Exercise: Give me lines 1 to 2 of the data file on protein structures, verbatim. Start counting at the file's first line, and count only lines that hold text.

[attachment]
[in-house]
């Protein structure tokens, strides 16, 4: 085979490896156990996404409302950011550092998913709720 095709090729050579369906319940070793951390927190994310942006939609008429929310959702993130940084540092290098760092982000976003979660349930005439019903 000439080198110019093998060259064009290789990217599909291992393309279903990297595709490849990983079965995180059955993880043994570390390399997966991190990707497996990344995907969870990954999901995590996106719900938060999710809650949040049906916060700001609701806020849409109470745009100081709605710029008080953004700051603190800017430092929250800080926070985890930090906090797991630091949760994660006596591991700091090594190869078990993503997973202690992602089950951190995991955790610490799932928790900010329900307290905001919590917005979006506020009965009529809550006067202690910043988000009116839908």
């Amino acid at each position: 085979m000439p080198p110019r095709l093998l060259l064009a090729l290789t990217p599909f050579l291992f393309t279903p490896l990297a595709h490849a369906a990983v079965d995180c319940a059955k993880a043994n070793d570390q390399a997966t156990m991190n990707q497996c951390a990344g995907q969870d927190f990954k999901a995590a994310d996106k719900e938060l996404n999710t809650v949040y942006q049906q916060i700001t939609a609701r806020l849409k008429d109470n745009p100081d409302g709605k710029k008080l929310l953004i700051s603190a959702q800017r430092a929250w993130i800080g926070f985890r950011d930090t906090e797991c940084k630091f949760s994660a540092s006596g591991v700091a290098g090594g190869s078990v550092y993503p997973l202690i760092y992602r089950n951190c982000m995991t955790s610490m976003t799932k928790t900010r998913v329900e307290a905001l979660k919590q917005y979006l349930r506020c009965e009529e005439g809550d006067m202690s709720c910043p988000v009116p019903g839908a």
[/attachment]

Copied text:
[in-house]
């Protein structure tokens, strides 16, 4: 085979490896156990996404409302950011550092998913709720 095709090729050579369906319940070793951390927190994310942006939609008429929310959702993130940084540092290098760092982000976003979660349930005439019903 000439080198110019093998060259064009290789990217599909291992393309279903990297595709490849990983079965995180059955993880043994570390390399997966991190990707497996990344995907969870990954999901995590996106719900938060999710809650949040049906916060700001609701806020849409109470745009100081709605710029008080953004700051603190800017430092929250800080926070985890930090906090797991630091949760994660006596591991700091090594190869078990993503997973202690992602089950951190995991955790610490799932928790900010329900307290905001919590917005979006506020009965009529809550006067202690910043988000009116839908």